17 april 2008

Russian ambassador Vadim Borisovitch Lukov's lecture in Leuven last Monday (Vincent De Roeck)

After years of continuously professionalizing our organization and reinventing the Liberal Flemish Students Organization (LVSV) as a young dynamic think tank, we decided to join the Stockholm Network in 2007. After having established a solid reputation at home, we are now looking abroad, trying to put the LVSV forward on the international level. In 2006, the LVSV restarted its international activities by activating its dormant membership of LYMEC and IFLRY. In 2007, the LVSV succeeded in establishing a “Mises Youth Club” within the Brussels based think tank “Ludwig von Mises Institute Europe” and attended dozens of seminars and congresses in Europe and North America. In July 2007, the LVSV organized a week-long “Liberty Seminar” for 60 international students and in August 2008, a second edition will be organized in Leuven in cooperation with the "Institute of Economic Studies" and the "Cato Institute".

Throughout the recent years, the LVSV succeeded in getting the most important public figures to Leuven for debates and conferences, including leading politicians and academics, or captains of industry, from Guy Verhofstadt to Etienne Davignon, from Boudewijn Bouckaert to Filip Dewinter, and from Rudy Thomaes to André Oosterlinck. After an unsuccessful attempt to invite the Chinese ambassador last year, we tried it again this year with H.E. Vadim Borisovitch Lukov, the ambassador of the Russian Federation to the Kingdom of Belgium, and with more success. International officer Denis Van Den Weghe made it possible for the LVSV to host for the very first time in its 35-year long history a lecture given by an ambassador. Over a hundred people gathered last Monday in Leuven to listen to the ambassador.

Vadim Borisovitch Lukov graduated from the Moscow State Institute for International Relations and worked for the Russian Ministry of Foreign Affairs ever since. After ambassadorships in South Africa and at the G-8, he was appointed ambassador of the Russian Federation to the Kingdom of Belgium in Brussels in 2004. He also authored two books on international issues ("Russia in the Leaders' Club" - 2002, and "The G-8" - 2004) and speaks five languages.

The following report of ambassador Lukov’s lecture in Leuven is written by LVSV international officer Denis Van Den Weghe.

Russia, the country of the emerging BRIC-countries closest to Europe both in terms of geography and mentality, with recent presidential elections seemed for us a dreamed topic for conversation in the economic and political circumstances we live in. Today, we from the West, start realizing more and more that Russia is ‘back in business’, while it was never really away. The economy is flourishing like never before, as we could deduct from the very impressive facts and figures that Mr. Lukov showed us during his presentation. On the international arena Russia is standing proud and straight, as a world power where you cannot deal around. The economy is providing an important backbone in this process but the Russians themselves are the underlying drive of all this.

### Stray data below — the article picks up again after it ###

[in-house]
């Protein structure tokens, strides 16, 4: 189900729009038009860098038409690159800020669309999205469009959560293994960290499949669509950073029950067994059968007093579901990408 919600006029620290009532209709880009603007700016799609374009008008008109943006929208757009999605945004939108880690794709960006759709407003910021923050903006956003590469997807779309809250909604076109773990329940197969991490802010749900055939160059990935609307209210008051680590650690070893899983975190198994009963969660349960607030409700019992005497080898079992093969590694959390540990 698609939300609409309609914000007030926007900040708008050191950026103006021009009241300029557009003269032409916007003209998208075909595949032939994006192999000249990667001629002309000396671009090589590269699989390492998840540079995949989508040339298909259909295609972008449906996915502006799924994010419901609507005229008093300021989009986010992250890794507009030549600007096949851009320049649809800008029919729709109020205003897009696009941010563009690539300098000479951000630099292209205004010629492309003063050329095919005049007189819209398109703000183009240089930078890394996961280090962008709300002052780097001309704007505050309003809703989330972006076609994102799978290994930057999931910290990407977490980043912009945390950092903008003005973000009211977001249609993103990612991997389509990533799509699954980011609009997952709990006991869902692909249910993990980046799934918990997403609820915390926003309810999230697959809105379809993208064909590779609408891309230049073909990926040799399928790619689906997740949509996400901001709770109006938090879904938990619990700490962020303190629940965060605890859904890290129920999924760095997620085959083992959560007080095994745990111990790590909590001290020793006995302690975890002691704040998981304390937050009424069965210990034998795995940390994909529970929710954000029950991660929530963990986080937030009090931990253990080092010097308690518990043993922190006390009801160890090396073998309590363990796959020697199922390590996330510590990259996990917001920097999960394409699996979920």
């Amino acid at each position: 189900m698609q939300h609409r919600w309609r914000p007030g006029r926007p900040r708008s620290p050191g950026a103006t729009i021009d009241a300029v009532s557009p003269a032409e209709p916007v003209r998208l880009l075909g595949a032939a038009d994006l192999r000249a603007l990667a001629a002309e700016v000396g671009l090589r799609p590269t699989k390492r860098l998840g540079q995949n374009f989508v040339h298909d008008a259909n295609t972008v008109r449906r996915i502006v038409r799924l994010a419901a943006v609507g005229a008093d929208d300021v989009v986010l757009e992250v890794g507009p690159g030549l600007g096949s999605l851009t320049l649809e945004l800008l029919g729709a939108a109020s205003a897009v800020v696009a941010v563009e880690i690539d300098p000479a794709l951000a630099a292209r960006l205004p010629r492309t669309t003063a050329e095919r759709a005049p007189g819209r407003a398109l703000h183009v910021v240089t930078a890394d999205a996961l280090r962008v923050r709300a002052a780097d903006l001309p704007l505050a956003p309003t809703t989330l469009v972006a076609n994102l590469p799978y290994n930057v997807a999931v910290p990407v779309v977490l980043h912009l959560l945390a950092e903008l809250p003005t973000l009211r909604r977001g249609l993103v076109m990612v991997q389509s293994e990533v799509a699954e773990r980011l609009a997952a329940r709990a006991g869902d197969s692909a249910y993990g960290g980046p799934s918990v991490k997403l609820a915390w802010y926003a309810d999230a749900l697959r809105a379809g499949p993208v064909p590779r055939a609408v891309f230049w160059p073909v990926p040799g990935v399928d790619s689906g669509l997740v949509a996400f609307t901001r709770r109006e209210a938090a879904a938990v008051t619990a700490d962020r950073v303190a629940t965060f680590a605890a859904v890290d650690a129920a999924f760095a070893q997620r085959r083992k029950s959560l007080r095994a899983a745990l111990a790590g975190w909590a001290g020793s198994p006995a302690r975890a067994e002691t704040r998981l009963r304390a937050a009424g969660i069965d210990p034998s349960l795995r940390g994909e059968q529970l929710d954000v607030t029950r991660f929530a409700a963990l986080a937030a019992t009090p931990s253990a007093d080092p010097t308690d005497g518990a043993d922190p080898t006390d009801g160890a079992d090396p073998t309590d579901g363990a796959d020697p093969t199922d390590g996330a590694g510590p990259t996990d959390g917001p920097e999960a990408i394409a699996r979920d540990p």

The population of Russia has endured a lot of misery and pain over the past centuries and this has made them strong. However, during the 8 years of the Putin-era, the Russians have regained there pride of a great nation, of wich a lot was lost during the nineties. This is clearly showing in the reversed brain-drain of Russian scientists, managers and entrepreneurs coming back to their Motherland because of their belief in a better future wich they want to be part of. A new phase has begun for Russia by the election of Mr. Dmitry Anatolyevitch Medvedev as the new president (ca 70% of the votes). Mr. Lukov came to Leuven to give us a little inside peak in the economic, social and political program of his new president. Russia wants to become the world’s fifth economy by 2020. This is for sure ambitious, but not unrealistic when we see what path they have behind them now, and the effort they are putting into it.

By investing a lot in infrastructure and education fighting corruption effectively and creating a favorable investment climate, the foundations for consistent growth and a stabile economy are being laid. The export of raw materials and energy resources as oil, gas, minerals and steel is still very important today but is however diminishing in relative percentages because of huge growth in car and aircraft industries. Russia is betting on long-lasting growth for the future and is therefore investing a great deal in knowledge-intensive industries, among them nanotechnology. The population of Russia is not that big and, as in many European countries, it is undergoing decrease. The shift to less labor-intensive industries is therefore the right choice to make for a secure future.